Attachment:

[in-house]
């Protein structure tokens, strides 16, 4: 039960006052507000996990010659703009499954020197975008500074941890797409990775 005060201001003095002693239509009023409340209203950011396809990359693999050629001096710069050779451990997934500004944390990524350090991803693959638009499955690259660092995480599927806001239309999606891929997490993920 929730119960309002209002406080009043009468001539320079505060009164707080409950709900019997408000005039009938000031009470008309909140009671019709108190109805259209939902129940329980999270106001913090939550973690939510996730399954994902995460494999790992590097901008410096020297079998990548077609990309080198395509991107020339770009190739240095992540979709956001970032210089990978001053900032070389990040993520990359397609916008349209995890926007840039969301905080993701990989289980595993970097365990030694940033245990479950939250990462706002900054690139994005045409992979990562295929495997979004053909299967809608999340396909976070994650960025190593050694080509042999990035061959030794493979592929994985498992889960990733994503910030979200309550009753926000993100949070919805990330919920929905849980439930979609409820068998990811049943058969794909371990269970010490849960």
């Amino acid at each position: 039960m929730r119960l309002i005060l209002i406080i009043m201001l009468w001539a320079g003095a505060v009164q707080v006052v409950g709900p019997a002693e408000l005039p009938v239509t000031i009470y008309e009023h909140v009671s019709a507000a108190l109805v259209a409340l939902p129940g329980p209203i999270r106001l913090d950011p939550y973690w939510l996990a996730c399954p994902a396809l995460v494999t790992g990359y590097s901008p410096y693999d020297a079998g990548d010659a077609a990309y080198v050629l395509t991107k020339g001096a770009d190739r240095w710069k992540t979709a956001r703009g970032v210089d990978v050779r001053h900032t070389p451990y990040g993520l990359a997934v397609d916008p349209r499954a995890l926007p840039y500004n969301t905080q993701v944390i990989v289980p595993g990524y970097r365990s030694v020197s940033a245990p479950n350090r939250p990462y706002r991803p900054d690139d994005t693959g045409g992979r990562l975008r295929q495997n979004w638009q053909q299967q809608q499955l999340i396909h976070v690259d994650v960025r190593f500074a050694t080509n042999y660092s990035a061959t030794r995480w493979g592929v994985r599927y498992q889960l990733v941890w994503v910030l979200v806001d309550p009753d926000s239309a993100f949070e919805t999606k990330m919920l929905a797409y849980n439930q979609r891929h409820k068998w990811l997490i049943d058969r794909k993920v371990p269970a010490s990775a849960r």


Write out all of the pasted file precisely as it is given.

[in-house]
């Protein structure tokens, strides 16, 4: 039960006052507000996990010659703009499954020197975008500074941890797409990775 005060201001003095002693239509009023409340209203950011396809990359693999050629001096710069050779451990997934500004944390990524350090991803693959638009499955690259660092995480599927806001239309999606891929997490993920 929730119960309002209002406080009043009468001539320079505060009164707080409950709900019997408000005039009938000031009470008309909140009671019709108190109805259209939902129940329980999270106001913090939550973690939510996730399954994902995460494999790992590097901008410096020297079998990548077609990309080198395509991107020339770009190739240095992540979709956001970032210089990978001053900032070389990040993520990359397609916008349209995890926007840039969301905080993701990989289980595993970097365990030694940033245990479950939250990462706002900054690139994005045409992979990562295929495997979004053909299967809608999340396909976070994650960025190593050694080509042999990035061959030794493979592929994985498992889960990733994503910030979200309550009753926000993100949070919805990330919920929905849980439930979609409820068998990811049943058969794909371990269970010490849960």
């Amino acid at each position: 039960m929730r119960l309002i005060l209002i406080i009043m201001l009468w001539a320079g003095a505060v009164q707080v006052v409950g709900p019997a002693e408000l005039p009938v239509t000031i009470y008309e009023h909140v009671s019709a507000a108190l109805v259209a409340l939902p129940g329980p209203i999270r106001l913090d950011p939550y973690w939510l996990a996730c399954p994902a396809l995460v494999t790992g990359y590097s901008p410096y693999d020297a079998g990548d010659a077609a990309y080198v050629l395509t991107k020339g001096a770009d190739r240095w710069k992540t979709a956001r703009g970032v210089d990978v050779r001053h900032t070389p451990y990040g993520l990359a997934v397609d916008p349209r499954a995890l926007p840039y500004n969301t905080q993701v944390i990989v289980p595993g990524y970097r365990s030694v020197s940033a245990p479950n350090r939250p990462y706002r991803p900054d690139d994005t693959g045409g992979r990562l975008r295929q495997n979004w638009q053909q299967q809608q499955l999340i396909h976070v690259d994650v960025r190593f500074a050694t080509n042999y660092s990035a061959t030794r995480w493979g592929v994985r599927y498992q889960l990733v941890w994503v910030l979200v806001d309550p009753d926000s239309a993100f949070e919805t999606k990330m919920l929905a797409y849980n439930q979609r891929h409820k068998w990811l997490i049943d058969r794909k993920v371990p269970a010490s990775a849960r």